Definition of a casual employee not always obvious

Wednesday 15 June, 2016 | By: Default Admin | Tags: casual employee, Fair Work Commission, annual leave

CCIQ’s Employer Assistance team is regularly called on to explain for small business owners what is casual employment.

New CCIQ  Senior EA advisor Damian Di Santo puts the spotlight on a recent case before the Fair Work Commission in which it had to determine whether an employee working for three years was a casual employed on a regular and systemic basis.

What is casual employment

Casual employment is a series of individual engagements. A casual engagement might be:

 •            week to week;

•             day to day;

•             shift to shift;

•             hour to hour; or

•             for any other agreed short period.

Features of true casual employment include:

•             you can elect to offer employment on a particular day or days;

•             when offered, the employee can elect to work;

•             there is no certainty about the period over which employment will be offered;

•             work is for short periods of time on an irregular or intermittent basis;

•             the availability of work fluctuates from day to day, week to week, month to month;

•             there is no firm advance commitment of the duration of the employee’s employment or the days or hours the employee will work;

•             payment is a flat hourly rate, which includes a loading for various leave entitlements, including annual leave;

•             the employee must regularly contact you and ask to work; and

•             both you and the employee do not expect the employment to continue.

How to determine if a casual is a long-term casual employee

A long-term casual employee is a casual employee employed on a regular and systematic basis for a sequence of periods of employment during a period of at least 12 months.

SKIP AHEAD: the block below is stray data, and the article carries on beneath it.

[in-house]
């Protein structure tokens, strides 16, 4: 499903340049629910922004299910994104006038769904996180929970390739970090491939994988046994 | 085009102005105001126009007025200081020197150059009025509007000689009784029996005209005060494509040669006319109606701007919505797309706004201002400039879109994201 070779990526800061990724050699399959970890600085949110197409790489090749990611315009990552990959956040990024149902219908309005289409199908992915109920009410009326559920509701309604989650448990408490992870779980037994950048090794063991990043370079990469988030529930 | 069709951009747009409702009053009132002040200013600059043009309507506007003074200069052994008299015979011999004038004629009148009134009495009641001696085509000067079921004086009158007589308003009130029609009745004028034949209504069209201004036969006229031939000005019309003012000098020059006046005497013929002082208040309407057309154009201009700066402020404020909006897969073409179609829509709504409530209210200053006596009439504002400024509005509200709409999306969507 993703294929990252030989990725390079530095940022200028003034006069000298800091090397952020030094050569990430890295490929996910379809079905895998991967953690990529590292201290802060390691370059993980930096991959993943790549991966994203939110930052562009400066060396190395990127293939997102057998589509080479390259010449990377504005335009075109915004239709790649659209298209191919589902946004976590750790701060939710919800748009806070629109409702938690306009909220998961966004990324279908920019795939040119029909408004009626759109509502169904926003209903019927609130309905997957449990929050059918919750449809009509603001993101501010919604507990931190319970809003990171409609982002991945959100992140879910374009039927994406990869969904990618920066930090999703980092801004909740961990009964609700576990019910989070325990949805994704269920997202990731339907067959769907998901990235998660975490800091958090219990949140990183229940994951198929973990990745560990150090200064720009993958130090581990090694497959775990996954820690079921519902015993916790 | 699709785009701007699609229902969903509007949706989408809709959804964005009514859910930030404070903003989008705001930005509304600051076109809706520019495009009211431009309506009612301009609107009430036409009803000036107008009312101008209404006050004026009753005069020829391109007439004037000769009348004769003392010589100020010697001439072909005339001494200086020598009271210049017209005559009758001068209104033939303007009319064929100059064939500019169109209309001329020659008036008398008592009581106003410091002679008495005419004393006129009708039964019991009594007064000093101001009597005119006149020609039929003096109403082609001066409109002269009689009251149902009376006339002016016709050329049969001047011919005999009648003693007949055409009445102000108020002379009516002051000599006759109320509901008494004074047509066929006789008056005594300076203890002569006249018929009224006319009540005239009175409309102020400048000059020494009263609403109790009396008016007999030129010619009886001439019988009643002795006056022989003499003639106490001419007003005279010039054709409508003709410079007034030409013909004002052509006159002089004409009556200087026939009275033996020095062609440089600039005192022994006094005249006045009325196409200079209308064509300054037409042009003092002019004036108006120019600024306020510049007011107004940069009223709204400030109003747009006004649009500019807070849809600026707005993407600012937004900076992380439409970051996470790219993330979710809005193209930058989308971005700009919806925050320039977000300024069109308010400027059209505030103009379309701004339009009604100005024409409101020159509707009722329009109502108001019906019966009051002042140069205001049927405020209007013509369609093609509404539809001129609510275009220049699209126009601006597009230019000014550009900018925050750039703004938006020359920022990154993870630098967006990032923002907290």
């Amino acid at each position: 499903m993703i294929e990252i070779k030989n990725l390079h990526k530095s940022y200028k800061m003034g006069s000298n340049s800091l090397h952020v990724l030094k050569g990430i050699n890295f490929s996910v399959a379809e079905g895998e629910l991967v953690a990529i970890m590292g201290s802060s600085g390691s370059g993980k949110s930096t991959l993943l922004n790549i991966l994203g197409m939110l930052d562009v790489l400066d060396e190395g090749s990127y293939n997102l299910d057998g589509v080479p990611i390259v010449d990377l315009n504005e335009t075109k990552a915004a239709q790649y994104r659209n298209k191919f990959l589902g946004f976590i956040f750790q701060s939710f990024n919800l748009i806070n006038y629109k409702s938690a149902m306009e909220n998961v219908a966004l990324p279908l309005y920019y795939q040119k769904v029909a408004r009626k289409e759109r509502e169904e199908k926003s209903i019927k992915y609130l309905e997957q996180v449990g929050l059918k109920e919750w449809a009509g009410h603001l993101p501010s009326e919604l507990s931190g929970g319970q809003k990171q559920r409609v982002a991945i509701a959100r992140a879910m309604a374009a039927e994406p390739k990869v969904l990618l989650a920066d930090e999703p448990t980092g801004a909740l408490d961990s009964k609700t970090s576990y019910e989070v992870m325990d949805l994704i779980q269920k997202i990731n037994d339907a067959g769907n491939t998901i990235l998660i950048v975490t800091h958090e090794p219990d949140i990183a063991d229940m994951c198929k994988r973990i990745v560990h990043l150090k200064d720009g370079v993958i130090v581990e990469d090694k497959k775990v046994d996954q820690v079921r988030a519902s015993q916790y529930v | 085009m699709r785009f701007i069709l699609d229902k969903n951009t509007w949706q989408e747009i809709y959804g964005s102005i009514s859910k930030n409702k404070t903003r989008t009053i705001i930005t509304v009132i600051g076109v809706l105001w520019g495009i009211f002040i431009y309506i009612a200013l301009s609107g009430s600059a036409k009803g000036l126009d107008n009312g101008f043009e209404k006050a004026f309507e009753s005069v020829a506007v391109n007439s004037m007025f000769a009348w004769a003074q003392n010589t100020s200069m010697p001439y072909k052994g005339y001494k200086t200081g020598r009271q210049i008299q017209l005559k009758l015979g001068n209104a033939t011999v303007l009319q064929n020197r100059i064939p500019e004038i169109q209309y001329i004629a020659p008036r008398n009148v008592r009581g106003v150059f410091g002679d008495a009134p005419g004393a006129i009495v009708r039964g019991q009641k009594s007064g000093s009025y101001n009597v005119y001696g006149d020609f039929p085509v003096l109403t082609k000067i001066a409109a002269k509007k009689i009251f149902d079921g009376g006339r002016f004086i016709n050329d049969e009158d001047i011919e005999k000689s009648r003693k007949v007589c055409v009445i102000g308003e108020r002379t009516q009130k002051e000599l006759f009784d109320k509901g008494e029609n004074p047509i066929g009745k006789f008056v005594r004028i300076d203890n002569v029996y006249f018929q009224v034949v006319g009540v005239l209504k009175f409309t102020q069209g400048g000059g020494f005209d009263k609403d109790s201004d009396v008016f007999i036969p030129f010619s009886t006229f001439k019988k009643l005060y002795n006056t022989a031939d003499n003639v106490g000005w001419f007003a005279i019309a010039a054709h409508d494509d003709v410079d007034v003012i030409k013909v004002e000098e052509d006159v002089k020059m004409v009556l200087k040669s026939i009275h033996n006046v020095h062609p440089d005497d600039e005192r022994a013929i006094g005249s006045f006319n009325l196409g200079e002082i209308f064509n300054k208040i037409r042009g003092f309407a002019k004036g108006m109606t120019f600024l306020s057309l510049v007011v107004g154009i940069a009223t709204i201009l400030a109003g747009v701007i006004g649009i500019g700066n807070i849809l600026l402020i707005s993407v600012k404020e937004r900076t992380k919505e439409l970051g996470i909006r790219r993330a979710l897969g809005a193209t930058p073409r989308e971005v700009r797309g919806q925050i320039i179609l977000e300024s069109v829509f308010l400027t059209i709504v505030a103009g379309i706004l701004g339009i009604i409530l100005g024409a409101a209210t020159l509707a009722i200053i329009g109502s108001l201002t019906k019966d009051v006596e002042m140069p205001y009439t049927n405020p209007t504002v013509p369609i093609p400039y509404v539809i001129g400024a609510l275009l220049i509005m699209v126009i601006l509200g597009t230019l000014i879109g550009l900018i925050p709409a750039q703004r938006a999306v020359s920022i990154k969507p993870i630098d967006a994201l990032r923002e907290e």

There are three main characteristics of regular and systematic employment -

1. There is a clear and consistent process for the employee to get shifts in a particular period;

2. Casual engagements are offered at times the employer knows the employee is generally available and;

3. Casual shifts are offered regularly and the shifts are accepted regularly each week.

In NUW v Coles Group Supply Chain Pty Ltd (2011), the Fair Work Commission had to determine whether an employee working for three years was a casual employed on a regular and systematic basis.

The employee:

•             would often work a full week, although occasionally (but rarely) he would work 4-12 hours;

•             worked every month of the year except for one period when there was no work offered but he was asked to hold himself ready to come back to work as soon as it became available, which he did;

•             had a normal commencement time was 7am but on the rare occasions he had a 4hr shift, he commenced in the middle of the day;

•             could often anticipate his roster; and

•             worked all shifts offered.

The commission ruled the employee was a casual employed on a regular and systematic basis.

This was despite the fact the employee checked his roster for the next day prior to finishing work or rang to check his roster for the next day.

CCIQ Viewpoint

Casual employment arrangements while being useful to fill a temporary business need can also be somewhat complex when it comes to entitlements and rights in the workplace.

The above case law identifies how, at times, it can be difficult to navigate these issues.

Employers are encouraged to call CCIQ’s Employer Assistance Team on 1300 791 988 or advice@cciq.com.au for guidance on casual employment engagements.

 

DISCLAIMER: This document is an information source only. Despite our best efforts, CCIQ makes no statements, representations or warranties about the accuracy or completeness of the information and disclaims responsibility for all liability for all loss or damage you might incur as a result of the information being inaccurate or incomplete in any way, and for any reason. The information contained in this document is not intended to be nor should it be relied upon as a substitute for legal or other professional advice.

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